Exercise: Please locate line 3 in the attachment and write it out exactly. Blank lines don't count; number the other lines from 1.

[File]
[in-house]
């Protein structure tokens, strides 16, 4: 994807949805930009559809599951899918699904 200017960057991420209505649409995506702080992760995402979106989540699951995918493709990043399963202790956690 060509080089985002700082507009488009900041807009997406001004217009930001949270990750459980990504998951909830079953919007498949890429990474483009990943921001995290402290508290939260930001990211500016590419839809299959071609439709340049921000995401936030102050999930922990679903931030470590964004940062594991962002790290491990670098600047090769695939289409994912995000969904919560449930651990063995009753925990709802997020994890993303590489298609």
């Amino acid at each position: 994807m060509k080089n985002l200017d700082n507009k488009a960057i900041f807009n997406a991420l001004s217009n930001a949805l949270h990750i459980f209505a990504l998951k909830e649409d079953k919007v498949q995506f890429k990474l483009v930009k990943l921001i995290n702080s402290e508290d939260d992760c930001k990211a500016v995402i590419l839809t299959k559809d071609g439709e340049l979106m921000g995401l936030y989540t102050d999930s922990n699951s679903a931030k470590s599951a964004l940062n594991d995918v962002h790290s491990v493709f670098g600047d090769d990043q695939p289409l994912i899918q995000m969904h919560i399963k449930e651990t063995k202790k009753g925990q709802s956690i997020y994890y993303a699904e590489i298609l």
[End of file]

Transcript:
């Amino acid at each position: 994807m060509k080089n985002l200017d700082n507009k488009a960057i900041f807009n997406a991420l001004s217009n930001a949805l949270h990750i459980f209505a990504l998951k909830e649409d079953k919007v498949q995506f890429k990474l483009v930009k990943l921001i995290n702080s402290e508290d939260d992760c930001k990211a500016v995402i590419l839809t299959k559809d071609g439709e340049l979106m921000g995401l936030y989540t102050d999930s922990n699951s679903a931030k470590s599951a964004l940062n594991d995918v962002h790290s491990v493709f670098g600047d090769d990043q695939p289409l994912i899918q995000m969904h919560i399963k449930e651990t063995k202790k009753g925990q709802s956690i997020y994890y993303a699904e590489i298609l």